Wednesday, May 9, 2018

Created to Compel: The Pros of Prologues

There may be as many cons as pros to prologues, and telling a story's end at its beginning can be especially risky. But choose your details well, and this doesn’t have to be the fate of your prologue or your novel.

Choose your details well, says Janet Burroway in the classic Writing Fiction, a Guide to Narrative Craft, and the result is a memorable sum of parts that yields a greater whole. The key is to start with a not-to-be-skipped opening and continue consistently to the tale's end. And when you use details, says Burroway, choose details that are sensory and matter to the story.

Starting a story by telling its ending, for example, as author Sara Gruen did in Water for Elephants, instantly raises questions. In this case, questions are good because they pique the reader’s curiosity; once that happens we’re hooked. In Elephants, the sensory details in the prologue, from the lingering smell of grease to the choice of music, are also details that matter because they literally set the stage for the life of the story’s narrator, Jacob Jankowski.

On this foundation, Gruen builds a strong narrative, starting with the first words spoken in Jacob’s no nonsense voice of experience. A nonagenarian nearing the end of his life, Jacob is still a pretty sharp cookie. Pulled in by the details of how his life began, we find ourselves hoping he stays that way.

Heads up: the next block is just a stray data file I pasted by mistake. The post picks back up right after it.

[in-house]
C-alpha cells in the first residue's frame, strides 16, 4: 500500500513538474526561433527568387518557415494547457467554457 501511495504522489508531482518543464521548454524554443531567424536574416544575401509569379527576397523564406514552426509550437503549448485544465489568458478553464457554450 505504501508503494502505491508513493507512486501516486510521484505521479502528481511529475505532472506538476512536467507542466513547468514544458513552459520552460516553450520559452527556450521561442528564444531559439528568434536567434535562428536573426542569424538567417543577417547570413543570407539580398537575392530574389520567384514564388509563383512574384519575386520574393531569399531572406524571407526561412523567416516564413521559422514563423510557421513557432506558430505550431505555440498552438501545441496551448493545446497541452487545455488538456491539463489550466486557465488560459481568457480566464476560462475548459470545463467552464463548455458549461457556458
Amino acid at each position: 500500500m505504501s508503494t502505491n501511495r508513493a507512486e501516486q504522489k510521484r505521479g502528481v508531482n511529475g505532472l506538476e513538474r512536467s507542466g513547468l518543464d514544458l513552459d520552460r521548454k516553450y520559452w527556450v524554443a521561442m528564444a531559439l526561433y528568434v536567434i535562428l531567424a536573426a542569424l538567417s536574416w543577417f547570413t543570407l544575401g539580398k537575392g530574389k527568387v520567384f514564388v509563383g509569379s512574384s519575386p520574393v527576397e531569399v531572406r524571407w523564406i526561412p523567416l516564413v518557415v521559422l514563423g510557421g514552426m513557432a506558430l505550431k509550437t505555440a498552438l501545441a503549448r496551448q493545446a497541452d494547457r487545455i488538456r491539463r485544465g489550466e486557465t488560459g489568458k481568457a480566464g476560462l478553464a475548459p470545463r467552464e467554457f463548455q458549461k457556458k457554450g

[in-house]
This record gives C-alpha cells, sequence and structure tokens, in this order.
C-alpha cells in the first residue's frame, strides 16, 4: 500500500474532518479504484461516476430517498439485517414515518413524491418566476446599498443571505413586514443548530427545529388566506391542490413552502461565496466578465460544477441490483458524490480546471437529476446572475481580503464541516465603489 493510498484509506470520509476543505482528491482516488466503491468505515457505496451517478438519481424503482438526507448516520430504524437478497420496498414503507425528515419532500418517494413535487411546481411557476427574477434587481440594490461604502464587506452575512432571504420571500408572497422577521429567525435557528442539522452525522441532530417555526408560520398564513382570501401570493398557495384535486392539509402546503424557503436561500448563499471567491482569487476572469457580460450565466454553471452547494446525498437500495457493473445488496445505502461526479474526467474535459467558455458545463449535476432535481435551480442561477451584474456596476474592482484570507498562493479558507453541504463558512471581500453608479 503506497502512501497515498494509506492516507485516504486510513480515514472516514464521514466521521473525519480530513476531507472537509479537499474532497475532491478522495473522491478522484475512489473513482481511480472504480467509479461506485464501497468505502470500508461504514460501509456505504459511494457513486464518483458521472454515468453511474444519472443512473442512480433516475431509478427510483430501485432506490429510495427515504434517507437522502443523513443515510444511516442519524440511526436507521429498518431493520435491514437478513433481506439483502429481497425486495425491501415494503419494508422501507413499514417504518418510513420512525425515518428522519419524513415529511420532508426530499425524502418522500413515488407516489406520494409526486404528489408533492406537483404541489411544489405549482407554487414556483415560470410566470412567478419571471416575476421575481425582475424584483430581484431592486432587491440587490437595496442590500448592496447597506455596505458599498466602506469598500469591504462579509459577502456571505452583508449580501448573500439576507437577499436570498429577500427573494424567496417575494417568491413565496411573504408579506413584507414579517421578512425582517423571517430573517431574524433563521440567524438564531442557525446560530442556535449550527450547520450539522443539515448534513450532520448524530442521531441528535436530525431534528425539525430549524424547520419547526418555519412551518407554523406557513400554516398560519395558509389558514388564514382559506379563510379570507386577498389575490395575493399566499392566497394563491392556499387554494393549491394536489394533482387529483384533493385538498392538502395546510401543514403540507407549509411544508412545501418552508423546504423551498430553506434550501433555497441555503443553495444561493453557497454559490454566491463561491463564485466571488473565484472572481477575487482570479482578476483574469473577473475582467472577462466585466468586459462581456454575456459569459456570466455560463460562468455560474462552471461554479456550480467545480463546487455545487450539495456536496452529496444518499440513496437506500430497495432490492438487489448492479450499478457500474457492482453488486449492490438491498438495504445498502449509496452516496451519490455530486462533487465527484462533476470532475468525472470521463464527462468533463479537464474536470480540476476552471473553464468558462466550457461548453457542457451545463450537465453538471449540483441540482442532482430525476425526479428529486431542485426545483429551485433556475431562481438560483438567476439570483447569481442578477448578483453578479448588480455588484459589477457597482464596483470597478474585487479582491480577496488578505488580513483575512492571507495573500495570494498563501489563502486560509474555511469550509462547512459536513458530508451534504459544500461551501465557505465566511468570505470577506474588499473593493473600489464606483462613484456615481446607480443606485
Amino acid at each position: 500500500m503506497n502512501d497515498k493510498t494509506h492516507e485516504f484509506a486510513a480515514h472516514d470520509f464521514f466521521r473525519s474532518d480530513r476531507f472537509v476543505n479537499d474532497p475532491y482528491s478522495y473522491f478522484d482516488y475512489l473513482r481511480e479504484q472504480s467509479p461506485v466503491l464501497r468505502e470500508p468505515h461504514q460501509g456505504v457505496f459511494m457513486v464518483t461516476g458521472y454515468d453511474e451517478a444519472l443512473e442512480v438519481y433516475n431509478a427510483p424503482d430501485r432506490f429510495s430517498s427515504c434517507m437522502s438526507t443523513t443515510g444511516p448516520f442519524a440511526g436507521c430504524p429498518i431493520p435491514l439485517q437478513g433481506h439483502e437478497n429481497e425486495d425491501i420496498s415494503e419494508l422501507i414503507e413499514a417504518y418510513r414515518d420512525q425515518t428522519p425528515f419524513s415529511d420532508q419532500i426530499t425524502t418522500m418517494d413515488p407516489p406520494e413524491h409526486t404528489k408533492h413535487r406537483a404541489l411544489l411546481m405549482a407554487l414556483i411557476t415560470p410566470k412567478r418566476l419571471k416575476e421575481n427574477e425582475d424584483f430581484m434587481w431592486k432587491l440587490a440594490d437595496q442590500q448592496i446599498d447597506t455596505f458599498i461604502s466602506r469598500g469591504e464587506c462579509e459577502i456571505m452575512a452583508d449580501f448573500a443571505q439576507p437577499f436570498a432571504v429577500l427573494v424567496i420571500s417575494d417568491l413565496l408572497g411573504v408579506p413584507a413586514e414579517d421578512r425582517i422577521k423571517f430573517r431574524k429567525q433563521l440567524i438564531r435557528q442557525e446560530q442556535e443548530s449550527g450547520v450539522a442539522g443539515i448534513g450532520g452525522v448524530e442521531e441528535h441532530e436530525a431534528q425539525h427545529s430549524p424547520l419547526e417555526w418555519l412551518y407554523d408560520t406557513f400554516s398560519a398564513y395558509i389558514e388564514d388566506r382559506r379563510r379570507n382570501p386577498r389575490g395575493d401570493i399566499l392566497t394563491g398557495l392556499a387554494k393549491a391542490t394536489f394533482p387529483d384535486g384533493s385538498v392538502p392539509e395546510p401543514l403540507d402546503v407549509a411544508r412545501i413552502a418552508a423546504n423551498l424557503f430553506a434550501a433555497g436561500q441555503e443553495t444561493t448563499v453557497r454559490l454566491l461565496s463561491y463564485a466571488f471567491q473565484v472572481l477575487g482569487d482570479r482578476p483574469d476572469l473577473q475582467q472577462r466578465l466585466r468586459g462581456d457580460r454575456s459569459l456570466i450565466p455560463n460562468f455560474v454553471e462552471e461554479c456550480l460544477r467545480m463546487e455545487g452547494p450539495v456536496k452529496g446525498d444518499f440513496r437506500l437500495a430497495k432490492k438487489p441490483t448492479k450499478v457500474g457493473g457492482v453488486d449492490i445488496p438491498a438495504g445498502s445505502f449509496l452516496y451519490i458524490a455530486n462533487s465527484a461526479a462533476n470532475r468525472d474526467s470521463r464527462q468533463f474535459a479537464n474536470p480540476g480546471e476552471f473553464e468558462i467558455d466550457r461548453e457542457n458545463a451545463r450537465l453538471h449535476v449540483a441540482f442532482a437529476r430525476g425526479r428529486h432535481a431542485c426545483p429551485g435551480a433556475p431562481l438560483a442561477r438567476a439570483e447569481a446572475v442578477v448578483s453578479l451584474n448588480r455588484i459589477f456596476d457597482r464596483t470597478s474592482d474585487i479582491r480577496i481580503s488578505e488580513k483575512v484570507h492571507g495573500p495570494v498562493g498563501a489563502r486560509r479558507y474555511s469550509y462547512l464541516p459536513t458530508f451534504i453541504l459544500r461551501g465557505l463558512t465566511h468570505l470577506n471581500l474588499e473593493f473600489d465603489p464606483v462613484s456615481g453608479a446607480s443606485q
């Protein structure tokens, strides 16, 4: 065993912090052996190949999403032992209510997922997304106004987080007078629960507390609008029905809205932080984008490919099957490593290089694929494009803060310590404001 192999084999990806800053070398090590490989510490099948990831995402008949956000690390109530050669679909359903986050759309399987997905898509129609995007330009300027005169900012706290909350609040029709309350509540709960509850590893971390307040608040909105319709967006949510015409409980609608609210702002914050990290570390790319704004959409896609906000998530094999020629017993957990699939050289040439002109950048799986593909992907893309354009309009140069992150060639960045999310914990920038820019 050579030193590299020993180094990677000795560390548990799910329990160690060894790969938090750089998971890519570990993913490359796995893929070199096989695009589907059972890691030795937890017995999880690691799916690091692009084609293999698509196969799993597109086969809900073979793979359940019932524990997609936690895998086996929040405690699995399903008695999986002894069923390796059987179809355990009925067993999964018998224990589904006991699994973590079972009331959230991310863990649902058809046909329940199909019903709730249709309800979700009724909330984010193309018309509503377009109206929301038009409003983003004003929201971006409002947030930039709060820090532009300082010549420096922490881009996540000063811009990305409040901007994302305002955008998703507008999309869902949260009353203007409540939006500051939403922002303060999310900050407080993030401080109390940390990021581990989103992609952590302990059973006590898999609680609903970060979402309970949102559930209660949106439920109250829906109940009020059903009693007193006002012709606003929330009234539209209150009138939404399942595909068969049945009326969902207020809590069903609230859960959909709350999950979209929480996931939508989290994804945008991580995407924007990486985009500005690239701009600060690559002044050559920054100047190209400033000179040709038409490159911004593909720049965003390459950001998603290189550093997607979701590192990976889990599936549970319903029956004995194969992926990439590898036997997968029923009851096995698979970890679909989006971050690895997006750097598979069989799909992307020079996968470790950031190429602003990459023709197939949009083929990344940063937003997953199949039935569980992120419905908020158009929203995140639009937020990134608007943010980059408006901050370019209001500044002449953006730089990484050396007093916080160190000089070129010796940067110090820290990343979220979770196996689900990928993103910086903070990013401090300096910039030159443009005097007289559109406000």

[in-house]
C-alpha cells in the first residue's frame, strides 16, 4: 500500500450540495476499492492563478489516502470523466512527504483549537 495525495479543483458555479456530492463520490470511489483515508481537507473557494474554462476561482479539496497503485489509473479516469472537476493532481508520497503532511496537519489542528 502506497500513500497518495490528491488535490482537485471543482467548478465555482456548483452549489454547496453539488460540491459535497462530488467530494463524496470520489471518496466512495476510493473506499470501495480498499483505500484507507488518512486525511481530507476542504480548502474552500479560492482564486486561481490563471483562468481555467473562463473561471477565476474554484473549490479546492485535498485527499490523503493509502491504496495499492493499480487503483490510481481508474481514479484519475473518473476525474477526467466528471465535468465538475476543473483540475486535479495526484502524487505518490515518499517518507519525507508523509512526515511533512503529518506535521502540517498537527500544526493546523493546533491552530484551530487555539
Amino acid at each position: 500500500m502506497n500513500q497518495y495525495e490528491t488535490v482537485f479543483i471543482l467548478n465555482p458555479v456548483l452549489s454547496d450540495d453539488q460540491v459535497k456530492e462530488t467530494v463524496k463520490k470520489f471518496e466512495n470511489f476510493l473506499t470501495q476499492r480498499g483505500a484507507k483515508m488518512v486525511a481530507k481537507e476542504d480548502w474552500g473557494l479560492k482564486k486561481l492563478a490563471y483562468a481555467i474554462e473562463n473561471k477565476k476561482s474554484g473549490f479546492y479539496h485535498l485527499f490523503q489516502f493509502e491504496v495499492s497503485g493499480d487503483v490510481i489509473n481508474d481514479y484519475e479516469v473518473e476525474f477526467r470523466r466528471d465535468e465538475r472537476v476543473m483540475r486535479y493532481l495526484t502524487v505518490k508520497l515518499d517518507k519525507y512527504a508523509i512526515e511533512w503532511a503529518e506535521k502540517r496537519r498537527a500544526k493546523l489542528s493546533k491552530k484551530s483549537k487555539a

To enhance the novel’s strong tone and memoir style and ground it in reality, Gruen uses sensory details throughout; in the death of Jacob's parents in a motorcar, for example, she does a masterful job of using detail to both bury and reveal the theme of survival. She then unfolds the tale of Jacob’s early days in veterinary school at Ivy League Cornell and the loss of his family and dreams. Since these are revealed in scene rather than through narration, the reader discovers that these are the first of many tests of Jacob's backbone. We know he survives; it’s in the prologue. What we’re interested in is how. We may even learn from him.

This is the writer’s task: to ground a story in a concrete, albeit created, world. The only way to do this well is to do it with the right details right from the start. "As a writer of fiction you are at constant pains not simply to say what you mean, but to mean more than you say," Burroway notes. "… if you write in abstractions or judgments, you are writing an essay, whereas if you let us use our senses and do our own generalizing and interpreting, we will be involved as participants in a real way."

Whether you opt for a prologue for narrative pull or start your story in medias res, the only way to reach a strong and satisfying conclusion is to engage the reader from the get-go with details that engage the senses and the mind.

For more on the use of details, see Janet Burroway's classic Writing Fiction, a Guide to Narrative Craft.

Coming in September is the Ridgefield Writers Conference. For information and registration, visit Ridgefield Writers Conference.

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